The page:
Yay Science!

  4. Just running a steam line to the intake manifold won’t work if you are running anywhere near enough steam pressure to do real work. Biggest problem is that the valves will lift off their seats usually starting around 50 psi.

    If you have an overhead cam engine with appropriately spaced intake ports, with some head sized metal plates, you could run the head on its “side”, with the steam fed to the combustion chamber of the head, the valve popping open, and letting steam thru to the cylinder. Add two stroke style exhaust ports (into what was the water jacket) to let the steam out. You would need to either re-grind the cam, or run it at 1:1 so you don’t have a dead stroke.

    Getting oil to the valve train, and more importantly keeping the steam away from the rest of the lubrication system is an exercise for the reader. (steam combined with ordinary motor oil results in something resembling beige mayonnaise)

    Since this is hack a day check out http://the-nerds.org/Steam-Car-Day.html for the steam conversion I had a hand in.

  5. My new heros :) All jokes aside, something like this would be very useful in 3rd world countries where liquid fuel is too expensive. Just put some wood on the fire and you are good to go.

    Heat engines are more efficient in larger sizes though (less heat loss, etc).

      1. I agree that high pressure steam is extremely dangerous. But Stirlings have their own problems: very tight manufacturing tolerances due to fairly small pressure differentials make them more expensive to make.

        A solution might lie further in the past: an atmospheric Newcomen/Watt steam engine. There is no high pressure there – piston is moved by atmospheric pressure when vacuum is created underneath it. Look at http://en.wikipedia.org/wiki/Atmospheric_engine for details.

    1. As much as I love steam power, those same third-world folks would probably be better served with a “gassifier” (more properly a pyrolyzer) which can produce fuel for an unmodified 4-stroke IC engine out of said wood.

  6. hahah! Imagine the cardiac arrests you can cause when people see an LP tank sitting on a raging fire!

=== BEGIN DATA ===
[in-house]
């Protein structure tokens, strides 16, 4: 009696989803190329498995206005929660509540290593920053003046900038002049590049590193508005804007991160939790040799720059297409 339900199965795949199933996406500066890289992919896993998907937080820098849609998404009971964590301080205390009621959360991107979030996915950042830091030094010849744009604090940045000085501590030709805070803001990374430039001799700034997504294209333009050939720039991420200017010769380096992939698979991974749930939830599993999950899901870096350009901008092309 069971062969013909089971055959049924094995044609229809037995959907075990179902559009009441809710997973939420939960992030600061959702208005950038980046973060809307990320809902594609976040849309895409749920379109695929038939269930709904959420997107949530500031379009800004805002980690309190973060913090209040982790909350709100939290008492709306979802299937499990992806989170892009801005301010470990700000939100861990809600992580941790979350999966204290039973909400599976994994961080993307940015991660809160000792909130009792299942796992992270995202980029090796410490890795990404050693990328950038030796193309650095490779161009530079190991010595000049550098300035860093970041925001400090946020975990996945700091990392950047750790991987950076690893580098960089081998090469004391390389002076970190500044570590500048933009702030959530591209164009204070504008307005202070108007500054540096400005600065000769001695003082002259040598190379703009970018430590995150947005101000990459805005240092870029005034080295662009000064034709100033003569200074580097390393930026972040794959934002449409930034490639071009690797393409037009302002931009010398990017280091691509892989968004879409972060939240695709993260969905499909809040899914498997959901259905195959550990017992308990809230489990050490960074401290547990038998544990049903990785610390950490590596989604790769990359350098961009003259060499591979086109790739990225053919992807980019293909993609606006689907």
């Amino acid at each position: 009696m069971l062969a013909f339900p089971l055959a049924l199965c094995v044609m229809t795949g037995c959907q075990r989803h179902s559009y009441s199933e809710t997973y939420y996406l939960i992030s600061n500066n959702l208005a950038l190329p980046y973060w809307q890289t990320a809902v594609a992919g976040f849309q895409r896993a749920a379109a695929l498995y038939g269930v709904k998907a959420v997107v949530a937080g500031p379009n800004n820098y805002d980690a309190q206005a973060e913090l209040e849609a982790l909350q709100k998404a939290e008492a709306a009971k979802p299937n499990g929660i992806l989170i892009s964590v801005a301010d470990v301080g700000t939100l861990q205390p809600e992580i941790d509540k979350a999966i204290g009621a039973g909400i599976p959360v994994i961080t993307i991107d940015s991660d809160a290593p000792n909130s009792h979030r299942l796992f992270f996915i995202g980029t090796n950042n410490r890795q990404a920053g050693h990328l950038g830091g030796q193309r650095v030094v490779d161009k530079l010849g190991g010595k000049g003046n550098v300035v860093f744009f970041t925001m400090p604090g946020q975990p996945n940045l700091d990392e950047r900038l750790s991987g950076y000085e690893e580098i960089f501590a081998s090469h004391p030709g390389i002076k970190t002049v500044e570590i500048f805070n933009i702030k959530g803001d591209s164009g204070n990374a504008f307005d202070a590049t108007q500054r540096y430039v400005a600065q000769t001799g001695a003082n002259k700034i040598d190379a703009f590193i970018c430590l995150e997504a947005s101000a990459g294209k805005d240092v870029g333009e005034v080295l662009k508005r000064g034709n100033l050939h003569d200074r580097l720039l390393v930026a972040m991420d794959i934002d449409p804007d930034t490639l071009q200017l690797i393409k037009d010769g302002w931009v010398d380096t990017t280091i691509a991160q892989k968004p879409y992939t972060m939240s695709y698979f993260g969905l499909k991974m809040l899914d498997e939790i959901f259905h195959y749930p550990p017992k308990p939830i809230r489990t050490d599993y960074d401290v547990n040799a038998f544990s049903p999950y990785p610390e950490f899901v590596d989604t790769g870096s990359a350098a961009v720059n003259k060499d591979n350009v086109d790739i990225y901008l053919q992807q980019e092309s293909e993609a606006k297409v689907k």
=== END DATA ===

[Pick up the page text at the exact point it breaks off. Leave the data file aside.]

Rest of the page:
Actually, that’s an interesting way to make a boiler, since the LP tank is already rated for some pressure, but it just looks crazy. Maybe if you painted it black or grey or something, it might not trigger the duck-and-cover reflex quite so much.

    1. The LP tank doesn’t have a whole lot of surface area to take up heat. If you look at a “classic” locomotive boiler, you will find a bunch of tubes through the water holding part of the boiler. The heat of the fire passes through the tubes, so there is more opportunity for heat transfer.

      The hard part of a steam conversion is not the engine, its the boiler. For something without moving parts, they are pretty complicated to design. The need for a lot of strength at elevated temperatures, and the amount of energy they can release if they break, means you have to get all your sums right.

      You also need some extra systems, you have to be able to add water to a boiler while its under pressure. For vehicles, its helpful to be able to control the size of the fire, so its size matches the medium term need for steam generation.

      1. Well, I said it was interesting; I didn’t say it was a particularly good idea. I certainly would not try it myself. The tanks normally hold back whatever the vapor pressure of propane at ambient is, so you certainly wouldn’t want to exceed that pressure. But then, under normal circumstances the metal isn’t being subjected to a 1000 degree F bed of coals, so you’d have to derate for for that. It might not be filled with what it looks like it would be filled with, but it could still go ‘boom’, that’s for sure.

        1. That burning bed of coals can easily have real 1000 degrees (1000°C) not only °F.
          Re steam explosion: At first it would be one also with the propane. Of course an expanding cloud of hot propane vapor over a fire is something best watched from great distance.